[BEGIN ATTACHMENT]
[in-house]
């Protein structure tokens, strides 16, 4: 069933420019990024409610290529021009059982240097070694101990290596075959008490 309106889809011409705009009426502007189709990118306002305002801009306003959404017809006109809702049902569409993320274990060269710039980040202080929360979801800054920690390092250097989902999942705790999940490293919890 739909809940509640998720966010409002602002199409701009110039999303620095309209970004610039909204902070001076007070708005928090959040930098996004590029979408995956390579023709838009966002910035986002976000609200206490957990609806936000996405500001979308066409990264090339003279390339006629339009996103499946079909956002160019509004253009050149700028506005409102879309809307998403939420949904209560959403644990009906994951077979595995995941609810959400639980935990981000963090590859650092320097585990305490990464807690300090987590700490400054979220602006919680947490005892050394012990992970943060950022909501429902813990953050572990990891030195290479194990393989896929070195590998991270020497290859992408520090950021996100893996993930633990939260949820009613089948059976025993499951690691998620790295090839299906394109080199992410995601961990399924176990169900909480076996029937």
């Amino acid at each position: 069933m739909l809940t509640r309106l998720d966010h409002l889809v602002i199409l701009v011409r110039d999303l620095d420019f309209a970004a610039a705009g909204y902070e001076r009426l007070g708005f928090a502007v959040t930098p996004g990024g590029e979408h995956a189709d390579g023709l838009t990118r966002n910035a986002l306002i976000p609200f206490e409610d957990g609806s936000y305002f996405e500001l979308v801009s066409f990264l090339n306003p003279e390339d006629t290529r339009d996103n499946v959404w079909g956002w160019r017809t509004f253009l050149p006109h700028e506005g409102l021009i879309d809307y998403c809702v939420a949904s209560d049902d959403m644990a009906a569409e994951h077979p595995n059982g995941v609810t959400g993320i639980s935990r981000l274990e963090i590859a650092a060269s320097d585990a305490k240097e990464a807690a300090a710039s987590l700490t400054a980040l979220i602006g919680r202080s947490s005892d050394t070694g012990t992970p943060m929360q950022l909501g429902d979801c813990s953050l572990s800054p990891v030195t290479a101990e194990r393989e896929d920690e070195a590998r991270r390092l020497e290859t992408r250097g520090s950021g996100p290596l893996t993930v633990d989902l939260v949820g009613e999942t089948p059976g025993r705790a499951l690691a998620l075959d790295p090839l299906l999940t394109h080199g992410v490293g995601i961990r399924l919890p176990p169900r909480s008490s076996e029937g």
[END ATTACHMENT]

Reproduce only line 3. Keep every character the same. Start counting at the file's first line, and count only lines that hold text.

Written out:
């Amino acid at each position: 069933m739909l809940t509640r309106l998720d966010h409002l889809v602002i199409l701009v011409r110039d999303l620095d420019f309209a970004a610039a705009g909204y902070e001076r009426l007070g708005f928090a502007v959040t930098p996004g990024g590029e979408h995956a189709d390579g023709l838009t990118r966002n910035a986002l306002i976000p609200f206490e409610d957990g609806s936000y305002f996405e500001l979308v801009s066409f990264l090339n306003p003279e390339d006629t290529r339009d996103n499946v959404w079909g956002w160019r017809t509004f253009l050149p006109h700028e506005g409102l021009i879309d809307y998403c809702v939420a949904s209560d049902d959403m644990a009906a569409e994951h077979p595995n059982g995941v609810t959400g993320i639980s935990r981000l274990e963090i590859a650092a060269s320097d585990a305490k240097e990464a807690a300090a710039s987590l700490t400054a980040l979220i602006g919680r202080s947490s005892d050394t070694g012990t992970p943060m929360q950022l909501g429902d979801c813990s953050l572990s800054p990891v030195t290479a101990e194990r393989e896929d920690e070195a590998r991270r390092l020497e290859t992408r250097g520090s950021g996100p290596l893996t993930v633990d989902l939260v949820g009613e999942t089948p059976g025993r705790a499951l690691a998620l075959d790295p090839l299906l999940t394109h080199g992410v490293g995601i961990r399924l919890p176990p169900r909480s008490s076996e029937g």